Wednesday, December 13, 2017

Turnout turnout turnout

Judge Moore heading into the sunset on a horse that clearly doesn't like him very much, via Deadspin.

My favorite statistic from yesterday's Alabama Senate election is this, as reported in the Washington Post:
 “These swings can be seen in counties majority white and black, Republican and Democrat. And that means it couldn’t have just been a surge in African American turnout, or just rural Trump voters staying home, or just Republicans crossing over to vote for Jones. Jones’ campaign was able to achieve a combination of the three that drove him to victory. Despite it being an off-year special election in December, Jones got 92 percent of Hillary Clinton’s vote total. Moore just got 49 percent of Trump’s.” 
The authorities were expecting a 25% turnout, meaning really big for an out-of-season race, and instead they got 40%, but that unexpected crowd was not symmetrical. Half of Trump's voters couldn't bring themselves to vote for Moore, but nearly all of Clinton's voters came out for Jones.

In that way the horrible stories of Moore's prolonged and at best creepy, at worst criminal bachelor years (À l'Ombre des Jeunes Filles en Fleurs!) were only one factor, and likely not the most important one—Republican turnout relatively depressed, but not necessarily more depressed than they would have been in a normal, boring, suspense-free special election, and not necessarily because of the scandal any more than because of the expected off-year lack of interest in a candidate most of them hadn't liked that much in the first place (Moore had won the primary runoff against Luther Strange in a turnout of around 12%, meaning the vast majority were overwhelmingly indifferent and the nomination was captured by a very small number of fanatics.) More important, it looks like, was the enthusiasm of black voters and mothers and Millennials of all races, cajoled into voting by the efforts of the DNC
and heroic efforts of NAACP and just the general wonderfulness of black women in this season. All honor to all those and the work they did to produce this surprising, happy outcome.

Monsignor Douthat ("As Goes Moore, So Goes Trumpism") has another opinion, of course, that the Jones election is a repudiation of Barack Obama. No, not exactly, but that's pretty much what he means:

In one of the strange rhymes that history favors, nearly eight years after Barack Obama’s Democrats managed the extraordinary feat of losing a senate race in Massachusetts, Donald Trump’s Republicans have matched the feat by losing a senate seat in Alabama. Roy Moore and Martha Coakley don’t really have a lot in common personally, but their respective defeats have one essential similarity. They are both stark repudiations of a first-term president, foreshadowing a larger repudiation soon to come.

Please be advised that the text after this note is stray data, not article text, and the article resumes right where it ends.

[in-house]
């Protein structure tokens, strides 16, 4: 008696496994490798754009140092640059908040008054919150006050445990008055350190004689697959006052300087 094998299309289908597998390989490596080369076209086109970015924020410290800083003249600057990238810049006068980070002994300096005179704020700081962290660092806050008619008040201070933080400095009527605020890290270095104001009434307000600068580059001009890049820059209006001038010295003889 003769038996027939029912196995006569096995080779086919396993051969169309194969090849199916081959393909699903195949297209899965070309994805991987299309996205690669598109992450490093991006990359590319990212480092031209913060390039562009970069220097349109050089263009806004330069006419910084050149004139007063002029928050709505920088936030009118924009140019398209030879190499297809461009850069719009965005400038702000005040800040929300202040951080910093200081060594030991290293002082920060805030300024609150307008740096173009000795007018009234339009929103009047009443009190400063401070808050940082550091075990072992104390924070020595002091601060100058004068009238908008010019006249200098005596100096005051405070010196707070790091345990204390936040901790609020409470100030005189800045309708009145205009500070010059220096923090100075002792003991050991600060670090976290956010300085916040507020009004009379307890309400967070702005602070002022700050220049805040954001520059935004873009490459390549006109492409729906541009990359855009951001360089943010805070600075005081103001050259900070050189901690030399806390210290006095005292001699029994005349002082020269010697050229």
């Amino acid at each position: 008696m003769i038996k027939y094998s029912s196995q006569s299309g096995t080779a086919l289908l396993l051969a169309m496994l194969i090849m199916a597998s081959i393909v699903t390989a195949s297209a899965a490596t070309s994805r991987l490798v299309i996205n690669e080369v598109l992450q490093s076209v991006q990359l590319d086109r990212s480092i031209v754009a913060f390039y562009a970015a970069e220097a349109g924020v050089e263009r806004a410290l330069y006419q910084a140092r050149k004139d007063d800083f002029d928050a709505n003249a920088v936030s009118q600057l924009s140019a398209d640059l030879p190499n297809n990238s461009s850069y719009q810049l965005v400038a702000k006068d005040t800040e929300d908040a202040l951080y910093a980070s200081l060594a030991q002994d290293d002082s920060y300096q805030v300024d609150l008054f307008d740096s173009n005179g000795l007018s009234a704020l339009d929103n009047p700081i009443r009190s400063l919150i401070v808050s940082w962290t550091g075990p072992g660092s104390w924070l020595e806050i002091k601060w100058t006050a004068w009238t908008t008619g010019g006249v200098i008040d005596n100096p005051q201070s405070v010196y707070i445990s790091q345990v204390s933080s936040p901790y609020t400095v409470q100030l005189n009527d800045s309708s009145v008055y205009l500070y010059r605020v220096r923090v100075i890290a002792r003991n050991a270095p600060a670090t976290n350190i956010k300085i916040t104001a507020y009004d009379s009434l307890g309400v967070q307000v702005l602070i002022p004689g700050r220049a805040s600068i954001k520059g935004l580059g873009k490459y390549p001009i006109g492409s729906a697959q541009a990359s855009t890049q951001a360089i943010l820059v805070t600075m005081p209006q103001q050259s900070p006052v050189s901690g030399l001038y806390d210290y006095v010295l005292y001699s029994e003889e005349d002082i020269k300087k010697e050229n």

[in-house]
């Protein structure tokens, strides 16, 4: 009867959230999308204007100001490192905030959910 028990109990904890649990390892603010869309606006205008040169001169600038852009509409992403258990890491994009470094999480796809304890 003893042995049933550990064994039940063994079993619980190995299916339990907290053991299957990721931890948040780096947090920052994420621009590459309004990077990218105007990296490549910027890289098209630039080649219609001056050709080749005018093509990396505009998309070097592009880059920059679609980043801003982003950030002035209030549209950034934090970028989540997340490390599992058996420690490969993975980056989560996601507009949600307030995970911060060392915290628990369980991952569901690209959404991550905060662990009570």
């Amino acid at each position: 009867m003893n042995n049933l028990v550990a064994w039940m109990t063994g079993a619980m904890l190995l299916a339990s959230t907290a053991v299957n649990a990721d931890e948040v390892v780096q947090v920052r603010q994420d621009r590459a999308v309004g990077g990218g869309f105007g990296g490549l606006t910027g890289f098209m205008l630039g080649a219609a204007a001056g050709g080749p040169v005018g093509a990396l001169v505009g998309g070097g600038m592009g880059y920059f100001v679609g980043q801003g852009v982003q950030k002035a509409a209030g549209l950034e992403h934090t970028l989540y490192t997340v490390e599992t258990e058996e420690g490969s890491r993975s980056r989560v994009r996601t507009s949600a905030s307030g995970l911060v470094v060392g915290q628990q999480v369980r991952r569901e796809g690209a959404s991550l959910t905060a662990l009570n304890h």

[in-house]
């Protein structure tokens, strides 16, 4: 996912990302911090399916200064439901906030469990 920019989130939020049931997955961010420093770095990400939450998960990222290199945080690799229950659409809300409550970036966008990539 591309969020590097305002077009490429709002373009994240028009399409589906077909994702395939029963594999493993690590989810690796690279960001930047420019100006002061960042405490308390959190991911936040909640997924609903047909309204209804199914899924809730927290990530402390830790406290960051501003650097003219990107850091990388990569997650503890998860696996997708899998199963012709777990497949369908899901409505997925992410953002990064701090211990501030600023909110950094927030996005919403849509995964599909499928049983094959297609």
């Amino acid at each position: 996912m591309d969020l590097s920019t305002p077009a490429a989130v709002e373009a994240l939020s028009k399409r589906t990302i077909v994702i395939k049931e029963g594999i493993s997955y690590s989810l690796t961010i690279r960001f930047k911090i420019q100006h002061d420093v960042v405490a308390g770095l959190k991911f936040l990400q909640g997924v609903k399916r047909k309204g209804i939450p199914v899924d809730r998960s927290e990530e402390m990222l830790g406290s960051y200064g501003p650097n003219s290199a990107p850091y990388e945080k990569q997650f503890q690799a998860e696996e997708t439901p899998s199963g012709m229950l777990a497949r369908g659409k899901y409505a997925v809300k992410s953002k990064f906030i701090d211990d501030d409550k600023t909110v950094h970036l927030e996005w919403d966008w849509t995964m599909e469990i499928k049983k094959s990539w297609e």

What was repudiated in Massachusetts in early 2010 was a specific policy course: The Obama White House’s pursuit of a sweeping and complex health care bill in the teeth of an enormous recession, which unsettled voters who wanted hope and change only so long as the latter didn’t affect their health-insurance premiums. The fact that Coakley was a terrible candidate made it easier for Scott Brown to torpedo her, but the backlash against Obamacare, the feeling that a liberal president had turned too soon from seeking growth to seeking redistribution, was an essential element in her defeat.
It's really unlikely that Massachusetts voters were deeply unsettled by the prospect of a federal health care bill practically the same as the one they'd been living with since 2006, which was already reasonably popular and becoming more so. And Obama wasn't in any case "repudiated" in Massachusetts in 2010, where his approval rating was still upwards of 55%, his highest rating in all but five states (Trump was at 49% approval this past November, where he's now less popular than—wait for it—Barack Obama). As Frank Rich wrote at the time,
It was not a referendum on Barack Obama, who in every poll remains one of the most popular politicians in America. It was not a rejection of universal health care, which Massachusetts mandated (with Scott Brown’s State Senate vote) in 2006. It was not a harbinger of a resurgent G.O.P., whose numbers remain in the toilet. Brown had the good sense not to identify himself as a Republican in either his campaign advertising or his victory speech.
 (Not that the GOP wasn't about in fact to resurge, in the November congressional elections, but that had no relationship to their standing in Massachusetts, where Democrats swept all 10 House seats and every single statewide office in November.) Ross has committed here one of the derpiest parallels in pundit history.

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